As Hong Kong reopens its borders, Mariel Dimsey, recently appointed secretary-general of the Hong Kong International Arbitration Centre, tells us about her new role and plans to enhance the city’s reputation as a leading dispute resolution hub
China Business Law Journal: How do you feel about your new role, what will be your main responsibilities, and what do you want to achieve for the HKIAC?
Mariel Dimsey: In terms of how I feel about the new role, I’m obviously very excited to be doing it. This is very different from private practice in many ways, but I find it a very unique opportunity in that it combines the arbitration world with business skills in the sense that I’m running a business at the secretariat. I was very intrigued by the role, and I think there are particular aspects of it that were not present in my private practice career. So I’m very pleased to be honing my skill set in these aspects as well.
In terms of my main responsibilities, I am generally responsible for running the secretariat of the HKIAC, which includes keeping an eye on case management, which is usually done under the very capable support of our case management team. I am also responsible for corporate governance matters, and liaise with the HKIAC Council and standing committees, the number of standing committees that the HKIAC has. I also plan the annual budget.
There is also a large business development [BD] element in what I do and will do, and I’m very pleased now that we are opening up in Hong Kong, that a few trips will be on my agenda very soon. It’s very important to get out there now, after our two-year hiatus.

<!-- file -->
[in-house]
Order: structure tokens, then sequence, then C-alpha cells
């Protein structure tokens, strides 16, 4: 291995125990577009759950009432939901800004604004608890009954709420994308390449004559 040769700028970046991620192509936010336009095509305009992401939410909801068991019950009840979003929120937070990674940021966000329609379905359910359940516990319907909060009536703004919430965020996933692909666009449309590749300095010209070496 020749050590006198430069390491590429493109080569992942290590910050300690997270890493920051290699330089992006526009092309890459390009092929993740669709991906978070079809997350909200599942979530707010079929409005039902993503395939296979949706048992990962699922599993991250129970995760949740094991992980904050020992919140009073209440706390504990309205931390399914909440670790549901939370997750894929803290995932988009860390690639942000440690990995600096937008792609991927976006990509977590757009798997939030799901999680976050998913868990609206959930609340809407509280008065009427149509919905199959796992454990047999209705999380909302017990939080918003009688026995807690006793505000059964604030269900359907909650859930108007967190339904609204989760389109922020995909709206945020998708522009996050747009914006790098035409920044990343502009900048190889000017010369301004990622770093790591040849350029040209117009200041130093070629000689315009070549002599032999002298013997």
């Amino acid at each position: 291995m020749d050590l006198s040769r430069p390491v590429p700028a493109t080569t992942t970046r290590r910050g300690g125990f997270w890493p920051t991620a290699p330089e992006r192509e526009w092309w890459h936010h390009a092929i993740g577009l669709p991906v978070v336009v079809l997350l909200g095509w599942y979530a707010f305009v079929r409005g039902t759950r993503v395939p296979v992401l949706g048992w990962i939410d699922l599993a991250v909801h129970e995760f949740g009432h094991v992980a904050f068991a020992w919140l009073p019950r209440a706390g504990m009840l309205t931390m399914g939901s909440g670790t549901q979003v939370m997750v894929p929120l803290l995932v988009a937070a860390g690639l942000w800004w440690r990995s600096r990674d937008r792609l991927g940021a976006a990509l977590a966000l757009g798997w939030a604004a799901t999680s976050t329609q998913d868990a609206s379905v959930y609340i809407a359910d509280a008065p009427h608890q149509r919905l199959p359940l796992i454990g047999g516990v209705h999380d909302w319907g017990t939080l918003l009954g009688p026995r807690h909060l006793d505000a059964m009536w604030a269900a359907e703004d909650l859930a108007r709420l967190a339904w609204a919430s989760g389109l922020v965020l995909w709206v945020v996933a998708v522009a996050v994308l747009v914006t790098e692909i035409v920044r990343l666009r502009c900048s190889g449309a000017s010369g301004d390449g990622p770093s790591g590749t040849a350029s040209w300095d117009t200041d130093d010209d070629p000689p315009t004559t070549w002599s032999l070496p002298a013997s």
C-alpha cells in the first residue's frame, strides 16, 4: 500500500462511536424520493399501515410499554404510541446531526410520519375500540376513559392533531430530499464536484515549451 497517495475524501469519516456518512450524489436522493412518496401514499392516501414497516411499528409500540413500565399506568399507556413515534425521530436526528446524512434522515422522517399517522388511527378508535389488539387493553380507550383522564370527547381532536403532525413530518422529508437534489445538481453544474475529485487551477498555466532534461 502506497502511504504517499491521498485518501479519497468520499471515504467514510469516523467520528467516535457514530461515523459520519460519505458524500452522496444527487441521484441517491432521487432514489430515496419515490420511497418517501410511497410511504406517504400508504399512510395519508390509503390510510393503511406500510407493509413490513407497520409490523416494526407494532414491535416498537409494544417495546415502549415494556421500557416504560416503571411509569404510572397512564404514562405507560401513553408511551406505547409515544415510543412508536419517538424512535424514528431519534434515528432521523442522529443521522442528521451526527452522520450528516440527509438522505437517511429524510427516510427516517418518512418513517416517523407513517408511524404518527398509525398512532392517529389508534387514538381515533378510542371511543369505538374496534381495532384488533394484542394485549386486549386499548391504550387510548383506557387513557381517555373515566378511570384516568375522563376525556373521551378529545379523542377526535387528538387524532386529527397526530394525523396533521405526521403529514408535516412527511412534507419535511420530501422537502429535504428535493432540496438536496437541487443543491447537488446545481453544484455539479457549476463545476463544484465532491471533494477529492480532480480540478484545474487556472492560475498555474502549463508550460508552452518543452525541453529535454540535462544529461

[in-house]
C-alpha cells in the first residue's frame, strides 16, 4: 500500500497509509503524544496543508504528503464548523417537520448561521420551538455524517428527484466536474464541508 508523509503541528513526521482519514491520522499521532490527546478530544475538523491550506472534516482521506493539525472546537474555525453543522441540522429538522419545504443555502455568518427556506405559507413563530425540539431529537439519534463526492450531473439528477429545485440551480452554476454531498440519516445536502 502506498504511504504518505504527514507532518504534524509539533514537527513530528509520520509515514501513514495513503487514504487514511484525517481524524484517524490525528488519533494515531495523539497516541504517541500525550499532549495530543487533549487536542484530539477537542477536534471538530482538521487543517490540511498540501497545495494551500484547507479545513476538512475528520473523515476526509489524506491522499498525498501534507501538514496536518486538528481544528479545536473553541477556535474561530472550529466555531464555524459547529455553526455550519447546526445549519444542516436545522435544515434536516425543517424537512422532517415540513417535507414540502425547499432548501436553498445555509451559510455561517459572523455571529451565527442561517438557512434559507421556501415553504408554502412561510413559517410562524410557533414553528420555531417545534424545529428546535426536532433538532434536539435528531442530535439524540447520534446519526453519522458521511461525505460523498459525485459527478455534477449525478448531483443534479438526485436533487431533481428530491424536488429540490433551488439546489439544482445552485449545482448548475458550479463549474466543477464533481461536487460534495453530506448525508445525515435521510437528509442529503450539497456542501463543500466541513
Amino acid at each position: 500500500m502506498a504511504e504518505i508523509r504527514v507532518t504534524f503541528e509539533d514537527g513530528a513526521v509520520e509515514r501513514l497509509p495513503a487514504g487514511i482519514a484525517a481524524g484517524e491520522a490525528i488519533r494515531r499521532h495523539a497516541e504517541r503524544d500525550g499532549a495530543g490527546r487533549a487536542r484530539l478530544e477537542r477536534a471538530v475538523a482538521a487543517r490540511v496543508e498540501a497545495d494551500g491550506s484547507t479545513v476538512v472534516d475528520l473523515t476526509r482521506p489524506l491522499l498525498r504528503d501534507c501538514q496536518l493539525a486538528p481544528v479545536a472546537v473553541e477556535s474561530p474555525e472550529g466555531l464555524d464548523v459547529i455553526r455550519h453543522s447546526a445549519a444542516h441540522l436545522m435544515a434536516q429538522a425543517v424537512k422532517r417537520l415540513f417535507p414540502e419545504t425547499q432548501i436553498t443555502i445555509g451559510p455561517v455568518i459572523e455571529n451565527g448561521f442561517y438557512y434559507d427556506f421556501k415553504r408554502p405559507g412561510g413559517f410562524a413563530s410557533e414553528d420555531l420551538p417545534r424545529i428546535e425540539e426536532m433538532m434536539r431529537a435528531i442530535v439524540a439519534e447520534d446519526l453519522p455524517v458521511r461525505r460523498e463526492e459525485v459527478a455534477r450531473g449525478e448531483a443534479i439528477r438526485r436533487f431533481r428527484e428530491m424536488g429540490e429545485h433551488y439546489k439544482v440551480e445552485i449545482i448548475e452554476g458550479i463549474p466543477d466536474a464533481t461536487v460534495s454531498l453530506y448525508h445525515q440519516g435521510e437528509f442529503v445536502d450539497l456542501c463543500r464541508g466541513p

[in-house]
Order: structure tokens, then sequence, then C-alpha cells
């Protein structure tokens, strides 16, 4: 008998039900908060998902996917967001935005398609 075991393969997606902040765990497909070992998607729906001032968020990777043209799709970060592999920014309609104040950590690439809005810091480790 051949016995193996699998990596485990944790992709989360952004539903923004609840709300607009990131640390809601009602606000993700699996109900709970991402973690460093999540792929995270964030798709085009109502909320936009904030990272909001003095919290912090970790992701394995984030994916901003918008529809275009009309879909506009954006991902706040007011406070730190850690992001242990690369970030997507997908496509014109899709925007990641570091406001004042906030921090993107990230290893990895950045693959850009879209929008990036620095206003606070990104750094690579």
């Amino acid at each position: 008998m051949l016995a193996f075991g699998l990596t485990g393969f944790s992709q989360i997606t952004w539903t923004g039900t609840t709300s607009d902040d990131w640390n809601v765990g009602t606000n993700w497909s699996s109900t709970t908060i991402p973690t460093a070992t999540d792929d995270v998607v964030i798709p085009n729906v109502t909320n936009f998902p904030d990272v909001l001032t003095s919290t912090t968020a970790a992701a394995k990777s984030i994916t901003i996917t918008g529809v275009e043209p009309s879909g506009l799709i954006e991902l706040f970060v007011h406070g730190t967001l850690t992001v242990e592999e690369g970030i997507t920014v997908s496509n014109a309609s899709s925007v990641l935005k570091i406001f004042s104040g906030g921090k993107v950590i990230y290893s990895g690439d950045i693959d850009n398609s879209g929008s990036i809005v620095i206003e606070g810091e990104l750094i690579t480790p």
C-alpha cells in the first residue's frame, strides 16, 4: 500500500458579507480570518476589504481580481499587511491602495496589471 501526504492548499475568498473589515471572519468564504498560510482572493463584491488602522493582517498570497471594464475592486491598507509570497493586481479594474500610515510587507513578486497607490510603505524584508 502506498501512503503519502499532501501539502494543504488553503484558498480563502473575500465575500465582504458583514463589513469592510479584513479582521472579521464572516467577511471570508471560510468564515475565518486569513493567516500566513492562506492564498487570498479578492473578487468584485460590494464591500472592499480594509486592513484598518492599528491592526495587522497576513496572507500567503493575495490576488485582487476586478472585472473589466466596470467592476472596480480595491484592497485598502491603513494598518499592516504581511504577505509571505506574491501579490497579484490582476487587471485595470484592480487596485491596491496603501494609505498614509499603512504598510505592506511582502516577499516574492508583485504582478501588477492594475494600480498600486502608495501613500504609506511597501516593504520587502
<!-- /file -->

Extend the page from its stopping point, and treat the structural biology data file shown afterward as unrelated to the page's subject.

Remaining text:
So it’s a very broad set of responsibilities, which is quite different from private practice in the sense that I’m not working on one particular topic for six hours a day, as I may have been in the past, but engaged in many more diverse tasks throughout my day, so it is very dynamic and interesting.
In terms of what I want to achieve, it’s still early days, and for the time being we have two major BD projects, which are keeping us busy. The first is the International Council for Commercial Arbitration [ICCA] Congress. Edinburgh hosted the congress this year and several members of the HKIAC attended, as Hong Kong is hosting the next ICCA Congress in 2024.
There is also Hong Kong Arbitration Week in late October, which is jam-packed with events, which is wonderful to see. We have numerous events with a number of firms and also our own event, the ADR in Asia Conference. That is taking up a lot of our time in terms of BD right now.
In terms of further projects, as I mentioned, there is some travel on the cards to certain strategic events in which we will also hone our messaging about Hong Kong. There is a lot of information circulating about Hong Kong and China at the moment. From where we stand as an arbitration institution in Hong Kong, we do think that a lot of this messaging can be nuanced and enhanced. Part of the BD endeavour with our upcoming business trips is to reinforce the message about Hong Kong as a safe, reliable place to do arbitration.